Negative Views of Supreme Court at Record High
Following major, end-of-term rulings on the Affordable Care Act and same-sex marriage, unfavorable opinions of the Supreme Court have reached a 30-year high.
In greater Dallas area, segregation by income and race
Income segregation has increased over the past 30 years in 27 of the 30 largest U.S. metro areas. There were clear divisions between low-income and middle- and upper-income areas, as well as along racial lines.
How the Supreme Court’s decision for gay marriage could affect religious institutions
Some legal scholars and others are trying to determine how a ruling granting same-sex couples a constitutional right to wed might affect religious institutions.
5 facts about same-sex marriage
There has been a dramatic shift in recent years in Americans’ attitudes about gay marriage, with support rising to 57% in May 2015.
Half of unmarried LGBT Americans say they would like to wed
Public support for same-sex marriage has surged: 57% of Americans favor allowing gays and lesbians to marry legally, up from 36% in 2005 and 27% in 1996.
Supreme Court could reshape voting districts, with big impact on Hispanics
How the Supreme Court decides a redistricting case from Texas could affect Hispanic voting strength and House representation from coast to coast.
Negative Views of New Congress Cross Party Lines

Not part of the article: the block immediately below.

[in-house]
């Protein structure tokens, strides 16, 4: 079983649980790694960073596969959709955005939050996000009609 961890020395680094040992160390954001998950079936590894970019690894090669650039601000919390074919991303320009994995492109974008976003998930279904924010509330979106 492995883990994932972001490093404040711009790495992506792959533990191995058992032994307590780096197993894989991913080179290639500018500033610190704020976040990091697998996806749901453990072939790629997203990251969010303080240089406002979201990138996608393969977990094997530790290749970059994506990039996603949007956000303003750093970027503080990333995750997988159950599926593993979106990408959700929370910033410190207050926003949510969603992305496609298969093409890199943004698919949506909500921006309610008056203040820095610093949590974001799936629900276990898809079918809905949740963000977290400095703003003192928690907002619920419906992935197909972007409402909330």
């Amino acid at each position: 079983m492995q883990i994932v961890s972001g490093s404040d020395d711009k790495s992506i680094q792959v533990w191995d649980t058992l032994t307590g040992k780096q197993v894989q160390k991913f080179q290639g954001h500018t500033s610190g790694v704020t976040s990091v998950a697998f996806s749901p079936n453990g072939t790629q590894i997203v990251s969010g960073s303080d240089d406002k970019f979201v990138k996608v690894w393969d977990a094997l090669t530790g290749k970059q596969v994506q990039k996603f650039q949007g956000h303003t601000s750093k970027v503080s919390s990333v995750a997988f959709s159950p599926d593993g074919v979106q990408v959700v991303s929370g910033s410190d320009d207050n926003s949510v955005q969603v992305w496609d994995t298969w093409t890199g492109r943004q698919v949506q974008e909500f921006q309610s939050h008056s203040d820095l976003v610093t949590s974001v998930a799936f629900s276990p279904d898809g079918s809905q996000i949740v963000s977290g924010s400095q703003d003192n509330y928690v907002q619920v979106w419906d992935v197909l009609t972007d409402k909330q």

The new Republican-led Congress is drawing harsh reviews from the public. Just 23% of Americans say congressional Republicans are keeping the promises they made during last fall’s campaign.
With trade on Congress’ agenda, just what does the U.S. import and export?
Though crude oil continues to be the nation’s single biggest import, energy exports have risen sharply. Exports of some metals and agricultural products also have grown rapidly.
Dim public awareness of Supreme Court as major rulings loom
The U.S. Supreme Court remains an institution whose members – and even the facts about some of its most important decisions – are a mystery to many Americans.
Census Bureau decides to keep marriage questions on survey
Under pressure from academics and advocates, the U.S. Census Bureau has abandoned plans to delete a series of questions about marriage and divorce from its largest household survey.